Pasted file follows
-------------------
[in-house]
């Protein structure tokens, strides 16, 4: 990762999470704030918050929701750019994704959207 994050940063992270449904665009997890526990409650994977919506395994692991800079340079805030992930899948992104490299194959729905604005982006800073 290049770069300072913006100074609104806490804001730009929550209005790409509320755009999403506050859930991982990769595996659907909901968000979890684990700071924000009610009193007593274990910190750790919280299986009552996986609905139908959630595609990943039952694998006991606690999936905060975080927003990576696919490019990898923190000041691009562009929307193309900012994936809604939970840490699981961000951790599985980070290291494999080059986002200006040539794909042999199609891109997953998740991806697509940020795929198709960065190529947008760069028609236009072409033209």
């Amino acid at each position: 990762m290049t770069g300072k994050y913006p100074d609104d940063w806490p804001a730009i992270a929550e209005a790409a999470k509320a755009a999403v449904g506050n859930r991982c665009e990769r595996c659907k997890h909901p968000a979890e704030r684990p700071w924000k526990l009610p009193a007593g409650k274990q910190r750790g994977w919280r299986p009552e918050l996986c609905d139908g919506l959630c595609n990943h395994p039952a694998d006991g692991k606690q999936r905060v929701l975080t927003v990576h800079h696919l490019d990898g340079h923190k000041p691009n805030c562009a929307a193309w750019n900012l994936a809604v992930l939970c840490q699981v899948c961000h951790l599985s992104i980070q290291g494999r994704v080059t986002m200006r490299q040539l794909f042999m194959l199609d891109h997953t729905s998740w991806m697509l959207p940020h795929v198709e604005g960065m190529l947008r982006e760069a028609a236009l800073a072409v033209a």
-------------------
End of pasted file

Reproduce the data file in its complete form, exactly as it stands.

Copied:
[in-house]
């Protein structure tokens, strides 16, 4: 990762999470704030918050929701750019994704959207 994050940063992270449904665009997890526990409650994977919506395994692991800079340079805030992930899948992104490299194959729905604005982006800073 290049770069300072913006100074609104806490804001730009929550209005790409509320755009999403506050859930991982990769595996659907909901968000979890684990700071924000009610009193007593274990910190750790919280299986009552996986609905139908959630595609990943039952694998006991606690999936905060975080927003990576696919490019990898923190000041691009562009929307193309900012994936809604939970840490699981961000951790599985980070290291494999080059986002200006040539794909042999199609891109997953998740991806697509940020795929198709960065190529947008760069028609236009072409033209």
């Amino acid at each position: 990762m290049t770069g300072k994050y913006p100074d609104d940063w806490p804001a730009i992270a929550e209005a790409a999470k509320a755009a999403v449904g506050n859930r991982c665009e990769r595996c659907k997890h909901p968000a979890e704030r684990p700071w924000k526990l009610p009193a007593g409650k274990q910190r750790g994977w919280r299986p009552e918050l996986c609905d139908g919506l959630c595609n990943h395994p039952a694998d006991g692991k606690q999936r905060v929701l975080t927003v990576h800079h696919l490019d990898g340079h923190k000041p691009n805030c562009a929307a193309w750019n900012l994936a809604v992930l939970c840490q699981v899948c961000h951790l599985s992104i980070q290291g494999r994704v080059t986002m200006r490299q040539l794909f042999m194959l199609d891109h997953t729905s998740w991806m697509l959207p940020h795929v198709e604005g960065m190529l947008r982006e760069a028609a236009l800073a072409v033209a």